Depending on who you ask, the government's approval of Verizon Wireless' AWS purchase yesterday is either a good thing or the end of competition as we know it for certain segments of the telecommunications industry.

The Rural Cellular Association (RCA), a group that had a number of concerns about the deal, said its qualms were addressed by the FCC's proposed conditions, which include strict build-out requirements and an agreement to offer data roaming to its competitors for five years.

"We are supportive of Verizon Wireless’ commitment to offer build-out and data roaming arrangements, and if both conditions are included in the FCC’s order, we will be pleased and of course will support them," RCA President and CEO Steve Berry said in an email.

Data roaming is a "huge issue" for the RCA's members, he said. Small carriers with limited network footprints depend on roaming agreements with their larger competitors to provide customers with nationwide coverage, but regional providers say it has been difficult to secure contracts with the likes of Verizon.

On the other side of the opinion spectrum are Public Knowledge and the Communications Workers of America (CWA).

Public Knowledge said Justice Department conditions limiting the duration and scope of Verizon's marketing arrangements with its cable partners weren't enough to address the transaction's impact on competition.

"These conditions fail to adequately address the many harms threatened by the deal, and the approval of this deal raises significant questions for the future of broadband competition policy going forward," Public Knowledge staffer Jodie Griffin said in a post on the interest group's blog.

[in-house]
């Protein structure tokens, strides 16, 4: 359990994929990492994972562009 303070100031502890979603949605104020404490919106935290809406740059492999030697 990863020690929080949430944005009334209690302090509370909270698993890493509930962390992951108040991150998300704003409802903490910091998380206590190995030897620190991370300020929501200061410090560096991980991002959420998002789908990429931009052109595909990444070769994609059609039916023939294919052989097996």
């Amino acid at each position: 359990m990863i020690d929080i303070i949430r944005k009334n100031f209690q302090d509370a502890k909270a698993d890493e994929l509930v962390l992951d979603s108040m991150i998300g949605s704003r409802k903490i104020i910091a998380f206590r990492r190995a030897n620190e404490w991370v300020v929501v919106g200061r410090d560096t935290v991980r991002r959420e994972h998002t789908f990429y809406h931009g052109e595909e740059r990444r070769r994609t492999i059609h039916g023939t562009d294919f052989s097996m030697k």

Even with the government's restrictions, Public Knowledge maintains that Verizon's spectrum purchase and cable tie-ups will limit competition in both wireless and cable by cementing Verizon's consolidation of spectrum and reducing the company's incentive to compete on wireline services.

"Looking forward, there is now no way we can pretend that the broadband market is competitive," Griffin said.

That sentiment was shared by CWA, the union that has been sparring with Verizon over benefits and wages for workers in its wireline business. The title of the union's press release says it all: "CWA: Justice Department decision on Verizon-big cable deal destroys competition, jobs."

CWA contends that the "weak" conditions imposed by the DOJ will result in a monopolistic arrangement between Verizon Wireless and the cable industry and will allow Verizon Communications to permanently halt expansion of its FiOS network.

"Not only have regulators lost their focus on competition, but they again show that jobs get no consideration in telecommunications policy," CWA said, arguing that "thousands of good-paying jobs will be lost" without continued FiOS construction.

The head of the FCC said yesterday he was prepared to approve Verizon's acquisition of AWS spectrum from Cox Communications, Time Warner Cable, Bright House Networks and Comcast. The agency's other commissioners still have to vote on an order clearing the transaction.

That same day, the DOJ announced it had agreed to a settlement with Verizon and the four cable companies addressing antitrust issues with their cross-selling agreements and joint venture.